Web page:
Other bits of Mars' carbon dioxide are associated with its rocks. Some of it is just loosely attached to rock surfaces; this is especially true of sandy, loose material, which has more surface area to adsorb the gas. This material can be heated back off, but the process faces a number of problems. To begin with, even if we took a high estimate for the CO2 locked up this way, it only pushes the atmospheric levels up to about half of what we'd want. And doing so would require heating pretty much everywhere on the planet where there's loose rock—think of a Mars-scale strip-mine. Finally, the rock-held carbon dioxide is at equilibrium with that in the atmosphere. It would start being adsorbed right back the moment we stopped heating the rock.

The last possibility that Jakosky and Edwards look at is carbonate minerals, which can undergo chemical transformations that release carbon dioxide, leaving a different mineral behind. But we've imaged much of the Martian surface, and there's simply not much carbonate there. There is one region, called Nili Fossae, where the minerals are visible. If the researchers assume that what we see at the surface is a sign of larger deposits beneath them, there is a substantial amount of carbon locked up there. If we strip-mined the region and released it into the atmosphere, it would probably triple the current levels. At a wildly optimistic maximum, it could give us 15 percent of Earth's atmospheric pressure.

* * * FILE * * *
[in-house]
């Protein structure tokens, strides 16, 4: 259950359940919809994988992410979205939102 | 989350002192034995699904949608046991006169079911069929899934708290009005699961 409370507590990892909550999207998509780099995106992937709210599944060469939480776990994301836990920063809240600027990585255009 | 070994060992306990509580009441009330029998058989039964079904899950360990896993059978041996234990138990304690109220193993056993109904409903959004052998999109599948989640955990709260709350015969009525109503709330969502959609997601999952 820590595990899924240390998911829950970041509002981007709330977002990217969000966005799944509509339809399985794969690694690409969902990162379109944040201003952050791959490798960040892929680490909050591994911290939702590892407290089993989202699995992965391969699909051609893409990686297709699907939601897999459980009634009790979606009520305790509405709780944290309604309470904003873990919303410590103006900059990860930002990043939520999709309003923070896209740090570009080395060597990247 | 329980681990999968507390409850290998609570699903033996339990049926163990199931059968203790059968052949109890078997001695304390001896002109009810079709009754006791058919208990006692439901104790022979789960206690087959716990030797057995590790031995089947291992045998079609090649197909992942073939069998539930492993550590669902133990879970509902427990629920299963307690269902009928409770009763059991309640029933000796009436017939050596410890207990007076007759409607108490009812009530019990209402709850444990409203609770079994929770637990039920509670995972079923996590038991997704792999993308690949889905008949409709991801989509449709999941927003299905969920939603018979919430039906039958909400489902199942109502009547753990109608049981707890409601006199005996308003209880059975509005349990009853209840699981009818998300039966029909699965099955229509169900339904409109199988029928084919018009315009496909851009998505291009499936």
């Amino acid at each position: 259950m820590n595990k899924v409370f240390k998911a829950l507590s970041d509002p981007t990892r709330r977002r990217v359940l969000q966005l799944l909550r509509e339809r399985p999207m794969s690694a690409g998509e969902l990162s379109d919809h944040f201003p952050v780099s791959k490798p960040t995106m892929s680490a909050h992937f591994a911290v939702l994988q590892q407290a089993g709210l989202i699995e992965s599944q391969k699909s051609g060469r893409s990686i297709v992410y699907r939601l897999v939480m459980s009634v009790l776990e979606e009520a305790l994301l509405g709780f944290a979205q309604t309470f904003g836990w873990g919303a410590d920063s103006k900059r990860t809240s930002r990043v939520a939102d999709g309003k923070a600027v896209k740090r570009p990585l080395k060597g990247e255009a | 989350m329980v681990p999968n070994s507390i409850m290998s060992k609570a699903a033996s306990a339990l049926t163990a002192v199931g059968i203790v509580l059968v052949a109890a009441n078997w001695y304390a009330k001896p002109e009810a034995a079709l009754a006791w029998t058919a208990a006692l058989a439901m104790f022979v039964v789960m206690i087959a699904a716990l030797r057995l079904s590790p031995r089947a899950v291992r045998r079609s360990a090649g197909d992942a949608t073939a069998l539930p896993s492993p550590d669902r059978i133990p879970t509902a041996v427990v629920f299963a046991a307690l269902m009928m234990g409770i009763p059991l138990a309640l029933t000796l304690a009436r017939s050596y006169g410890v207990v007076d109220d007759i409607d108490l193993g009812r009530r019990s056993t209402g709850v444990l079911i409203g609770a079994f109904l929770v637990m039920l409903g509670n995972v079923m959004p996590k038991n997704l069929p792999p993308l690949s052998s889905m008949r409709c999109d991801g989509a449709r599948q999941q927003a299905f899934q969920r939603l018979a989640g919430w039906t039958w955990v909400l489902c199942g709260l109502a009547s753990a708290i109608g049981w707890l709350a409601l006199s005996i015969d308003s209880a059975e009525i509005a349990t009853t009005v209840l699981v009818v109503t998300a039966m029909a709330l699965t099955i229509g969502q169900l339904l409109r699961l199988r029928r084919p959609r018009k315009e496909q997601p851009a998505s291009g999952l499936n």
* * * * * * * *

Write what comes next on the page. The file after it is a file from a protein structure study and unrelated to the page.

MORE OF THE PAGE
If you combine the mostly excessively optimistic estimates, you'd get somewhere near 80 percent of the Earth's atmospheric pressure. But this would require us to melt both poles, strip-mine the entire planet's surface, and heat every bit of loose rock—and keep it heated indefinitely. More realistically, Jakosky and Edwards think we could probably triple the Martian atmosphere's current levels of carbon dioxide, which would only get us up to 1.5 percent of the pressures we see on Earth. If we generously put the figure at two percent, then we're looking at 10K of additional greenhouse warming, which is nowhere close to allowing liquid water on the surface.

Lost to space

So how did Mars ever end up with streams and lakes? Conveniently, we've been studying that issue, using instruments on orbiting craft like MAVEN and Mars Express. These craft have been tracking the ongoing loss of gasses from Mars' atmosphere to space as the solar wind and other radiation slam into the planet. Using numbers on oxygen loss from these observations and tracking the amount of radiation produced over the history of Sun-like stars, it's possible to estimate how much oxygen has been lost over Mars' history.

The numbers suggest that there's been enough lost to either raise Mars' atmospheric pressure to Earth-like levels or to cover its surface in a layer of water tens of meters deep. Estimates based on carbon isotope ratios (lighter isotopes are lost to space more readily) indicate that Mars has lost half its original carbon as well. "Loss to space was the dominant process for removing the ancient CO2 greenhouse atmosphere," Jakosky and Edwards conclude.

Unfortunately, once something is lost to space, it's not coming back. To terraform Mars, we'd be looking at getting this material from a non-local source. Of course, smashing comets and asteroids into the poles would also melt the ice caps, so it's a bit of a two-for one. But it's well beyond anything that even Elon Musk is considering in his more optimistic moods.